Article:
5 years ago, the director of Parasite made his most unsettling sci-fi movie
Bong Joon-ho’s Netflix classic is a powerful reminder about how film can change the world.
What is Bong Joon-ho’s best film? As one of the finest directors in the 21st century, he’s produced marvelous concoctions of socioeconomic commentary, monster movie madness, gripping crime procedurals, and post-apocalyptic metaphors posing as epics. From Parasite to Snowpiercer, the director’s assuredness and sense of style are instantly recognizable, as is the eclectic nature of the stories he chooses to tell.
As the filmmaker continues to outdo himself and raise the bar of contemporary cinema, audiences will continue to debate the merits of each of his films and which is the one to convert a non-believer into a fan. However, it might be his Netflix release, Okja, that is Bong Joon-ho’s greatest product of empathy.
Okja proves the crucial power of compassion in film. The story gives an inner life — both in turmoil and comfort — to the titular character, which allows us to prescribe emotions to them, forcing us to think twice about our actions and beliefs. Five years after it premiered on June 28, 2017, Okja is still a moving call-to-action, seamlessly blending incisive satire with genuine emotion that compels people to want to change the world.
The excellent and unsettling meat-packing industry satire opens with a young girl, Mija (Ahn Seo Hyun). For ten years, she has been the caretaker and companion to Okja — a massive, genetically modified super pig. However, the arrival of Mirando Corporation and its CEO (played by Tilda Swinton) abruptly disrupts Mija’s picturesque life secluded in the mountains of South Korea when the multinational conglomerate kidnaps Okja for nefarious purposes.
One of the most upsetting sequences of the film, following Mija’s grueling rescue mission, takes place at a slaughterhouse where more of the force-bred super-pigs are lined up to be butchered. It’s not just the true-to-life imagery that upsets a viewer's stomach (though it doesn’t help) or even the great sacrifices Mija must make to save her lifelong companion. Instead, after we’ve witnessed Okja’s escape, a pair of the creatures show an astounding display of emotion and sacrifice by pushing their baby past the rope gate to Mija and Okja, hoping the two can deliver it to safety.
While Okja’s emotional overtures seem to make a statement that incites change, It’s an idea that Bong Joon-ho doesn’t seem to agree with completely. In an interview with The Independent, he said:
“I think that films aren't necessarily tools to change the world,” Bong Joon-ho muses, through the aid of his translator. “A film is just a beautiful thing in itself. However, when someone is experiencing the beauty of a film, that itself is changing the world in some aspect.”
There may be no deliberate attempt at a political message in Okja. Still, the film deploys a radical level of empathy that makes it one of Joon-ho’s most fascinating works to date.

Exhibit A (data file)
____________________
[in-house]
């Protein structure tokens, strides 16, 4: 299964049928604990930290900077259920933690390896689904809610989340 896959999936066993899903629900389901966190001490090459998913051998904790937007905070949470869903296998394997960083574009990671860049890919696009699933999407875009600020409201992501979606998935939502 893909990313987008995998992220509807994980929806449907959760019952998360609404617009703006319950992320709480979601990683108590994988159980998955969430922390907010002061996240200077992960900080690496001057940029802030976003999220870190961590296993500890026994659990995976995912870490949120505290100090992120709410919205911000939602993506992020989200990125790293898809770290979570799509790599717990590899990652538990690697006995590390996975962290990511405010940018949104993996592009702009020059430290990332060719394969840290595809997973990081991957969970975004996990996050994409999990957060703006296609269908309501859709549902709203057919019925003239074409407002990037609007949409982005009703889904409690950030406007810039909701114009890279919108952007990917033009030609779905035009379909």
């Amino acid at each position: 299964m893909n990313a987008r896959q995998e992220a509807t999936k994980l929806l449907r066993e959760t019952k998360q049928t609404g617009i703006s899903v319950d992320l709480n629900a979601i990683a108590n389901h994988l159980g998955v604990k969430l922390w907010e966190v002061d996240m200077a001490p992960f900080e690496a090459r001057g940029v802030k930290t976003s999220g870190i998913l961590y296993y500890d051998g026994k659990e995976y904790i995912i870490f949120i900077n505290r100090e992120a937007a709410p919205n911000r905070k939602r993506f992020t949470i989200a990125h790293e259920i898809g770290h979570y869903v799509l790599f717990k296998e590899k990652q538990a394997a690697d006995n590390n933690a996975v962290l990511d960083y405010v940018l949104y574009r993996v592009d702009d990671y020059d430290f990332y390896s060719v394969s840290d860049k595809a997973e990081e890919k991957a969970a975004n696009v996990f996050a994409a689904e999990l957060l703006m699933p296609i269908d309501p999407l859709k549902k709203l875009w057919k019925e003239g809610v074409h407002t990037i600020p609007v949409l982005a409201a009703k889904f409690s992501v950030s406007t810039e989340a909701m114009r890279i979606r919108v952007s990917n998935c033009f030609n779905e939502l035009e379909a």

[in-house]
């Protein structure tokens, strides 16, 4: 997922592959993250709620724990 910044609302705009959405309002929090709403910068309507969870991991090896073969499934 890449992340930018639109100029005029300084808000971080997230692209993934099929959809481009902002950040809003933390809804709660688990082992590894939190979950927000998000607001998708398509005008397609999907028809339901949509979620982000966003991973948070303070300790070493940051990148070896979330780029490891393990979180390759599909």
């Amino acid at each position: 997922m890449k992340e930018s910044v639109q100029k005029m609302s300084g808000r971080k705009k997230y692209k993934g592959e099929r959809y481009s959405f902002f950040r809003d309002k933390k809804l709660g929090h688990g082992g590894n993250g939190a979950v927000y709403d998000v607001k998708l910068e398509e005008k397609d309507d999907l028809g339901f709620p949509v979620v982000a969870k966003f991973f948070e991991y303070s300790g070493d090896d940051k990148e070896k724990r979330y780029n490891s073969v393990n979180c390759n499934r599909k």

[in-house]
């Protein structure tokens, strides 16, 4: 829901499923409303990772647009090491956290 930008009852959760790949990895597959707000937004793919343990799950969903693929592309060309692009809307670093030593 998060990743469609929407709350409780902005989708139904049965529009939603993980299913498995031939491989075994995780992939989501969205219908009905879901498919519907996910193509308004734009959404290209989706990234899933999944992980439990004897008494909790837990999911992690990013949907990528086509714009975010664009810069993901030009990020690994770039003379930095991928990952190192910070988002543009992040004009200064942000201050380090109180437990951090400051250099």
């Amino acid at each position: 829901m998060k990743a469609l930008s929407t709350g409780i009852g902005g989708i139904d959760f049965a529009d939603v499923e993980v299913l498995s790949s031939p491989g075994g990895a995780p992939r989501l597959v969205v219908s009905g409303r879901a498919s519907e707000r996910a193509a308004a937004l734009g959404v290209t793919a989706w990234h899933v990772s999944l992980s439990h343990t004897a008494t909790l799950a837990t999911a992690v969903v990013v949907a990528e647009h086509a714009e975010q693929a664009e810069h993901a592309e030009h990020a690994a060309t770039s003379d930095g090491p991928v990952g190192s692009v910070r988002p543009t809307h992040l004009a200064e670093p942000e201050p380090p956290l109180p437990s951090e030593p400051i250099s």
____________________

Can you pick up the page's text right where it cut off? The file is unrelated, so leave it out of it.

Many people converted to vegetarianism after seeing Okja. The film’s choices, such as forced miscommunication and depicting corrupted “radical thinkers” in positions of power, make it more strictly humanitarian and environmentalist. To show a pair of super-pigs showcasing more warmth and love towards another creature than nearly any other human character makes it impossible not to consider their real-life inspirations and dwell on their tragic fates.
The filmmakers themselves weren’t left untouched by the process. Bong Joon-ho and producer Dooho Choi visited a slaughterhouse in Colorado to prepare for the ending sequence, and the experience turned both of them into temporary vegans.
It’s hardly new information to say that film has immense power to be an empathy machine. Bong Joon-ho has made a career of depicting real-life tragedies and horrors through surrealism like Okja, science fiction in Snowpiercer, and biting cultural commentary in Parasite. His messages aren’t so much hidden as they are simply a vital piece of the whole story - even one that can be as chaotic as Okja.
Its sense of mania is infused into the film’s visual language, and the movie’s emotions verge on cartoonish levels, aided by an outsized performance from Jake Gyllenhaal. Okja is a heightened, sugar-induced anxiety attack of a film, from its dizzying chase at the start to the bustle and hustle of New Yorkers during traffic-stopping displays of protests.
But that in and of itself might be the entire point of the film — to be messy and loose with its dialogue and showcase the errors of the supposed “good guys.” Okja delivers such a potent story not just because of the exemplary storytelling and filmmaking on display (though it helps) but because it reckons with humanity's greed, animals' innocence, and the youthful will to single-mindedly protect what they love.
Imperfection runs rampant in the film, but it leaves the viewers questioning their own decision-making, eating practices, and how their actions affect the planet's future. And it does all of this without pointing a finger at who is right or wrong. Instead, it provokes you to keep thinking about it, as the visuals from the Okja haunt your mind for days afterward.
Okja is streaming on Netflix.